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Systemic administration of synthetic small interfering RNAs (siRNAs) effectively silences hepatocyte gene expression in rodents and primates1–3. Whether or not in vivo gene silencing by synthetic siRNA can disrupt the endogenous microRNA (miRNA) pathway remains to be addressed. Here we show that effective target-gene silencing in the mouse and hamster liver can be achieved by systemic administration of synthetic siRNA without any demonstrable effect on miRNA levels or activity. Indeed, siRNA targeting two hepatocyte-specific genes (apolipo-protein B and factor VII) that achieved efficient (~80%) silencing of messenger RNA transcripts and a third irrelevant siRNA control were administered to mice without significant changes in the levels of three hepatocyte-expressed miRNAs (miR-122, miR-16 and let-7a) or an effect on miRNA activity. Moreover, multiple administrations of an siRNA targeting the hepatocyte-expressed gene Scap in hamsters achieved long-term mRNA silencing without significant changes in miR-122 levels. This study advances the use of siRNAs as safe and effective tools to silence gene transcripts in animal studies, and supports the continued advancement of RNA interference therapeutics using synthetic siRNA.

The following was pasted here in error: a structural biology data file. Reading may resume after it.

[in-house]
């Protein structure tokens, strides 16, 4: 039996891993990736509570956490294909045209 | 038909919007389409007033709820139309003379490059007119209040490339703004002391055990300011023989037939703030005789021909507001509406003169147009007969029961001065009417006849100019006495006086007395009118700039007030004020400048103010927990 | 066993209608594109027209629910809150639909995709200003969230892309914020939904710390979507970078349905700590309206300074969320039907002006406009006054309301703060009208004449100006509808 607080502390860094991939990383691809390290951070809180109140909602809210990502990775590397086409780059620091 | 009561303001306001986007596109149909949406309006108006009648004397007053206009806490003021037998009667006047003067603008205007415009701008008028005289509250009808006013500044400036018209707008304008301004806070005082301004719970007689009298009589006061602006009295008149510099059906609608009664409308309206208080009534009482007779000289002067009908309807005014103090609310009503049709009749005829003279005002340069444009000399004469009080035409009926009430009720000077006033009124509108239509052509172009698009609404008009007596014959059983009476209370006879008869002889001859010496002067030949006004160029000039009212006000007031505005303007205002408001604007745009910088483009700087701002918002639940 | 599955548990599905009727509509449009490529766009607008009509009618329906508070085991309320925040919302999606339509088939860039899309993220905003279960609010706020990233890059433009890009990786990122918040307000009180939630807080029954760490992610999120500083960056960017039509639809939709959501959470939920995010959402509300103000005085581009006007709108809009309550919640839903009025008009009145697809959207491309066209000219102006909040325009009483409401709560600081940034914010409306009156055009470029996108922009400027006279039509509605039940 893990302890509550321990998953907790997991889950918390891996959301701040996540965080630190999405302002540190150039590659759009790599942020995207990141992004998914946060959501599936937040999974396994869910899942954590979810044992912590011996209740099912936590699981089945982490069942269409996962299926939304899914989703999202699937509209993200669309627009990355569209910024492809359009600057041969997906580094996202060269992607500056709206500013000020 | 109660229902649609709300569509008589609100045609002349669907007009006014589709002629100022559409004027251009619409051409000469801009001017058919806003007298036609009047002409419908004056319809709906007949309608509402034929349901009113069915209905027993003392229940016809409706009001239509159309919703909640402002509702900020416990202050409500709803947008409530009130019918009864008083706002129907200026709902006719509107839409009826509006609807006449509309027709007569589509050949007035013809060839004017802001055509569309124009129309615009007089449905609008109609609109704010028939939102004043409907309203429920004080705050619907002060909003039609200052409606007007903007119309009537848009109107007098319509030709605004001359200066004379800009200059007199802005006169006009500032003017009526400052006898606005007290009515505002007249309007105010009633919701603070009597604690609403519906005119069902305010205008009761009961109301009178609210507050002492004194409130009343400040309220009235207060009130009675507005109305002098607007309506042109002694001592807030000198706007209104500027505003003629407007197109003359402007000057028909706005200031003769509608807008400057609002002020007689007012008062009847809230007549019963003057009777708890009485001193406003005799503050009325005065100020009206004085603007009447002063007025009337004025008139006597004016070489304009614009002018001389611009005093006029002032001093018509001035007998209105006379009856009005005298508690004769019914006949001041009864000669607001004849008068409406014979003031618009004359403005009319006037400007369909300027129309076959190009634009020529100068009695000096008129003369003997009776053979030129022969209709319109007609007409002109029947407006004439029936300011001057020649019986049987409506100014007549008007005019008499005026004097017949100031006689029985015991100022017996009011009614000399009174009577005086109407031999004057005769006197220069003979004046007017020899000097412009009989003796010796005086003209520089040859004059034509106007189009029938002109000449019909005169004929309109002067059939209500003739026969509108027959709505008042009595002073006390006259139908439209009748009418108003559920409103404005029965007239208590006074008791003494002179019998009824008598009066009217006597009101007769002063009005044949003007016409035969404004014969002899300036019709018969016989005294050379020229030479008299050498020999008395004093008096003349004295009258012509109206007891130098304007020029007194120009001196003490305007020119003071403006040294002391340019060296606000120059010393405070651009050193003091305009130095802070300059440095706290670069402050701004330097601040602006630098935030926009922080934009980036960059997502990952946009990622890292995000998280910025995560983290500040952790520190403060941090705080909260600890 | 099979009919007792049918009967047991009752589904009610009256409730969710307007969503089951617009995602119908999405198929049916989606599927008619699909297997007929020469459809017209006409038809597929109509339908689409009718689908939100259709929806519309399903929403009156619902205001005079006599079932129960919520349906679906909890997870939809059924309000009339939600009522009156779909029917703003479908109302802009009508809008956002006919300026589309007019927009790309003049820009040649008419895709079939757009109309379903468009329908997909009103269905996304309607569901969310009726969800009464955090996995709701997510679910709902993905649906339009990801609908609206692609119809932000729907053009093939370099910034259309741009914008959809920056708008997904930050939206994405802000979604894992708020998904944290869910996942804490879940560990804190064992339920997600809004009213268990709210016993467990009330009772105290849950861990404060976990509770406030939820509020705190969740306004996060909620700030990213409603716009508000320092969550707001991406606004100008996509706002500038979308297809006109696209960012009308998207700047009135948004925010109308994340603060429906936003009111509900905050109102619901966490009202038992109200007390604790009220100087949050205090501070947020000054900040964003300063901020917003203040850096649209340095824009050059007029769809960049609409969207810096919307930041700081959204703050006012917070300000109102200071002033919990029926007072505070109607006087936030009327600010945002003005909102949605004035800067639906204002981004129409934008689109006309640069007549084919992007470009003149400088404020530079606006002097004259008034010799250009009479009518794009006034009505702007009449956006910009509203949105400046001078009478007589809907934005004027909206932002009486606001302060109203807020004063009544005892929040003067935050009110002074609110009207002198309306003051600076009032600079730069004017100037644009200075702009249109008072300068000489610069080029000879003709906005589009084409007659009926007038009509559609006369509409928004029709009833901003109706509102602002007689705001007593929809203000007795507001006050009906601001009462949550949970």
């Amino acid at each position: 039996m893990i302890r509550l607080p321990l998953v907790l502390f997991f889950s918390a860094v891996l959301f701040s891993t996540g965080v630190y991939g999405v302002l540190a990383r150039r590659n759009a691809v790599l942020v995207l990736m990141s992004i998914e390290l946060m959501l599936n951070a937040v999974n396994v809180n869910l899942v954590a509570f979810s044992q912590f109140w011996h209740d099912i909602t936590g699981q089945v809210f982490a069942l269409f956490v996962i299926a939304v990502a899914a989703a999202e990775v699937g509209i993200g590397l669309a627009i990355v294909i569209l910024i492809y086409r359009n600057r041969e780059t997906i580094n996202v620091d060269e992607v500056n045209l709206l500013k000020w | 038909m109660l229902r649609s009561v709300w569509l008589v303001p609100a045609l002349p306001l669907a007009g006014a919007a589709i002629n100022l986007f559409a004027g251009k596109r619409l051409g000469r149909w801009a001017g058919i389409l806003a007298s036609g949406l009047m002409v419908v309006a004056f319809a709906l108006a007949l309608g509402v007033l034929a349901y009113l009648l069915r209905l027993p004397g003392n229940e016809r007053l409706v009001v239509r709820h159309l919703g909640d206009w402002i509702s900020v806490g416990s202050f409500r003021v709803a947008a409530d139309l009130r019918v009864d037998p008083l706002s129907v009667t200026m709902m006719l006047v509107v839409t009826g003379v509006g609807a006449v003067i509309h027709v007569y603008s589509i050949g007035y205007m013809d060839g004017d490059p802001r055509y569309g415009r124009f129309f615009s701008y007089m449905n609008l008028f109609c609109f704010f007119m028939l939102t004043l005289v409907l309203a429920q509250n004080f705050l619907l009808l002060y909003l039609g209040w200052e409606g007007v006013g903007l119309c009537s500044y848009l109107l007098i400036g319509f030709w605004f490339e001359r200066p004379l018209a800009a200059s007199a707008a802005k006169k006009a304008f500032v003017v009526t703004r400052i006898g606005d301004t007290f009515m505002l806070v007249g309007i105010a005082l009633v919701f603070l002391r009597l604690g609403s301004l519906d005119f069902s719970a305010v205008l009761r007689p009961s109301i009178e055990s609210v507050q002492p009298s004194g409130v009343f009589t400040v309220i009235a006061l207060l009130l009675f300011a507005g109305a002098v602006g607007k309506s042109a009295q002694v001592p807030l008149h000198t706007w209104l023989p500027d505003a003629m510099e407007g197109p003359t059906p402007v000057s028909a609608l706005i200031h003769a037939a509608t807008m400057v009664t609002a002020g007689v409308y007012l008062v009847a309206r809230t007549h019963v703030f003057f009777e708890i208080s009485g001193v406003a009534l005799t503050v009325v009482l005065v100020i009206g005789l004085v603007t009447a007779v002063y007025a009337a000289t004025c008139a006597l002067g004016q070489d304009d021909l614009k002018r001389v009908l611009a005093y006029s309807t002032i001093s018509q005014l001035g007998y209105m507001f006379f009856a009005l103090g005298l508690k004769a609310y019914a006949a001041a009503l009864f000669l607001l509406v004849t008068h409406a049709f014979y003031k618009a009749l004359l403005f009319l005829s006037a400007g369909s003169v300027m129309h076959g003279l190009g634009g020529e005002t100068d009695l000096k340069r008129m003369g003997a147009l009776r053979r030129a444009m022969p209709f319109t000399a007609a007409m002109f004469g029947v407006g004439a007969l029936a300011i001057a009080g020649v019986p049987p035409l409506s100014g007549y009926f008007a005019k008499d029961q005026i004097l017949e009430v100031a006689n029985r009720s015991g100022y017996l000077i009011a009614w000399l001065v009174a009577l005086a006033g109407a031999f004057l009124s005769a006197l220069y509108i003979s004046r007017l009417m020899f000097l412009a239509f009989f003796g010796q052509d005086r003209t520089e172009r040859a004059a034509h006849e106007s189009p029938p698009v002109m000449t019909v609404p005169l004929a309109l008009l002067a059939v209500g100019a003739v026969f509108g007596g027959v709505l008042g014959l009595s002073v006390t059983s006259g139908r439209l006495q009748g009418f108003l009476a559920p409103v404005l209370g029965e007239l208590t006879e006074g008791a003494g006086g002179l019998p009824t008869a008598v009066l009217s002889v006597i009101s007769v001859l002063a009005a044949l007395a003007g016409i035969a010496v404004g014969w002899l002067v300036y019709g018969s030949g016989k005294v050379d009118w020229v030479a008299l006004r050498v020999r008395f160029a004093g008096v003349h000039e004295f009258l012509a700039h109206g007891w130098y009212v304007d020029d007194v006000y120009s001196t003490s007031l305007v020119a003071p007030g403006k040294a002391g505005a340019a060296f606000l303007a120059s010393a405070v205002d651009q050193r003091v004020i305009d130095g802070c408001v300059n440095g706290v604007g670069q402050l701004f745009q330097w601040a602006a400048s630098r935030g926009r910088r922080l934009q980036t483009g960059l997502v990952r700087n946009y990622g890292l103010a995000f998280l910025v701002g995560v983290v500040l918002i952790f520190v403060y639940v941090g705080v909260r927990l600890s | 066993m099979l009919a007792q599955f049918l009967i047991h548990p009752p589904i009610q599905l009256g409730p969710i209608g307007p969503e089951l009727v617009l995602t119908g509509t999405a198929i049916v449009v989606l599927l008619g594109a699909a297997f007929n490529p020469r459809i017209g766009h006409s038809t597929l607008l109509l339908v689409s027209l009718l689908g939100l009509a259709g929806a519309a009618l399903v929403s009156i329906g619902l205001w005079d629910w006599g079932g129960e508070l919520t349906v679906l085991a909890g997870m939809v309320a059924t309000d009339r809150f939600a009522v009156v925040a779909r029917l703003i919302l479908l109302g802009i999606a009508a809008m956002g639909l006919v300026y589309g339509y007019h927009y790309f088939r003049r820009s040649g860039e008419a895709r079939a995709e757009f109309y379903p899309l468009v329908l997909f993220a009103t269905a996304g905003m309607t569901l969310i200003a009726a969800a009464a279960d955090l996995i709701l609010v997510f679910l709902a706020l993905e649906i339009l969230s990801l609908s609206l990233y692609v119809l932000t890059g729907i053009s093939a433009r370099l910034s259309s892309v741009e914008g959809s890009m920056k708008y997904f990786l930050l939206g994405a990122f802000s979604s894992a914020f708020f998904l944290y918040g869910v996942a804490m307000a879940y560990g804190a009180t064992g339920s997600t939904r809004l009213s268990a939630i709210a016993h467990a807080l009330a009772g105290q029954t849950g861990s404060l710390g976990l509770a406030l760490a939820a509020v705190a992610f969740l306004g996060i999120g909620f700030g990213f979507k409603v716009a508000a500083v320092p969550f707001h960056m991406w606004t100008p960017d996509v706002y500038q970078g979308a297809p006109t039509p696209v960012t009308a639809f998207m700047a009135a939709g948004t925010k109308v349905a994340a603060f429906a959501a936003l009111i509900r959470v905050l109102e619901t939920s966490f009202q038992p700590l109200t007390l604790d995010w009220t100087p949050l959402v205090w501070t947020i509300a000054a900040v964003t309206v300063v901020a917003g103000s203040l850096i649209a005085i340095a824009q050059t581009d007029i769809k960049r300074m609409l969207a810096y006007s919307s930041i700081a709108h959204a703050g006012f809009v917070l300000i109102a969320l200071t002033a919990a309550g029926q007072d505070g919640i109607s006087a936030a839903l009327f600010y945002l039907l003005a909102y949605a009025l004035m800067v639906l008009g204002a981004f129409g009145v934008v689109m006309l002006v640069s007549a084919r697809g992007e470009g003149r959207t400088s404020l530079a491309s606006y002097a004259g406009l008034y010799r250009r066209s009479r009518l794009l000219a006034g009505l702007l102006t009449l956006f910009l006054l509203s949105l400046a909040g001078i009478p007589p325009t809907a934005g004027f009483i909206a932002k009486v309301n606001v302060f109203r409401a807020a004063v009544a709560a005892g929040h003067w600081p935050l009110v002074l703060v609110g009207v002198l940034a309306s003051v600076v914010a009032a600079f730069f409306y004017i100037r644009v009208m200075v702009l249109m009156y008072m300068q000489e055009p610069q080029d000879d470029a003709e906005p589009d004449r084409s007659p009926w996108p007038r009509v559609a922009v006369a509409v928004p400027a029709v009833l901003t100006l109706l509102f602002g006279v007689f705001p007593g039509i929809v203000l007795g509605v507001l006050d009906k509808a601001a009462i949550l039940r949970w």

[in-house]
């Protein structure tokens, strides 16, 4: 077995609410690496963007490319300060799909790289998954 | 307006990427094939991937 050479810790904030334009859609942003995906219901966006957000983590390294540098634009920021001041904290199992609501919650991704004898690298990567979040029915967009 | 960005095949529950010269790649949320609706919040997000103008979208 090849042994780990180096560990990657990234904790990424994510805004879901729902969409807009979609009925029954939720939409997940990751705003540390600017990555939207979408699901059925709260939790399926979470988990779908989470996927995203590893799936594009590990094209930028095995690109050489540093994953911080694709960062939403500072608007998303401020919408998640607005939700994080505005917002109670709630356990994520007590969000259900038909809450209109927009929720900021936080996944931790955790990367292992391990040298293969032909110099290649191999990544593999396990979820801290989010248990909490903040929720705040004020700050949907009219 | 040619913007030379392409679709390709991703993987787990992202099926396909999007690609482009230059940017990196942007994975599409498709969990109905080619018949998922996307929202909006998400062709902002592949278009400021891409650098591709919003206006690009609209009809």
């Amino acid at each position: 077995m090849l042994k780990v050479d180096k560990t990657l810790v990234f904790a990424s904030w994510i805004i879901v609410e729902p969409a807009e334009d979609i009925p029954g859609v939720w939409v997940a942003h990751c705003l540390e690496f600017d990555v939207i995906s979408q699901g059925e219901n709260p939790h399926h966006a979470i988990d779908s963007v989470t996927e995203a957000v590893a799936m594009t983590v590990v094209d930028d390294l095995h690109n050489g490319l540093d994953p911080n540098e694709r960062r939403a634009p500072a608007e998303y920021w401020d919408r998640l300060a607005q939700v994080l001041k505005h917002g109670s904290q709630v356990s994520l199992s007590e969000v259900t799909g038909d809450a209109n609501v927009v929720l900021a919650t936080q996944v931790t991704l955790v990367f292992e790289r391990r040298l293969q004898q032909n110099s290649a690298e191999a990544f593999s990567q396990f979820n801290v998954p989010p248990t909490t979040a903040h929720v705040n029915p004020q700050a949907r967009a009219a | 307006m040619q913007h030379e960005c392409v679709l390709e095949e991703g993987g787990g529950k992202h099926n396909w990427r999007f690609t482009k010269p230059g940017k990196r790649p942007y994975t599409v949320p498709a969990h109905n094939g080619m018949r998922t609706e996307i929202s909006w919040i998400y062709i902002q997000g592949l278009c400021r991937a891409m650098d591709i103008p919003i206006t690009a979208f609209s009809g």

Recently, it was reported that adeno-associated viral (AAV)-expressed short hairpin RNA (shRNA), when administered to mice, can result in profound toxicity, presumably by saturation of the cellular miRNA pathway4. AAV expression of shRNA seemed to elicit toxicological effects by interference of cellular pathways for miRNA biogenesis, including transport of nuclear miRNA precursors to the cytoplasm by the nuclear karyphorin exportin-5. shRNA-mediated toxicological effects were evident by marked reductions in cytoplasmic levels of mature miRNA, and occurred in a manner independent of both ‘on-target’ silencing and shRNA sequence. The findings of ref. 4 can be explained by viral vector expression of shRNA at high levels, because lower-level shRNA expression seems to be tolerated4,5. However, the implications for cellular delivery of synthetic siRNA that acts downstream of miRNA biogenesis have remained undetermined.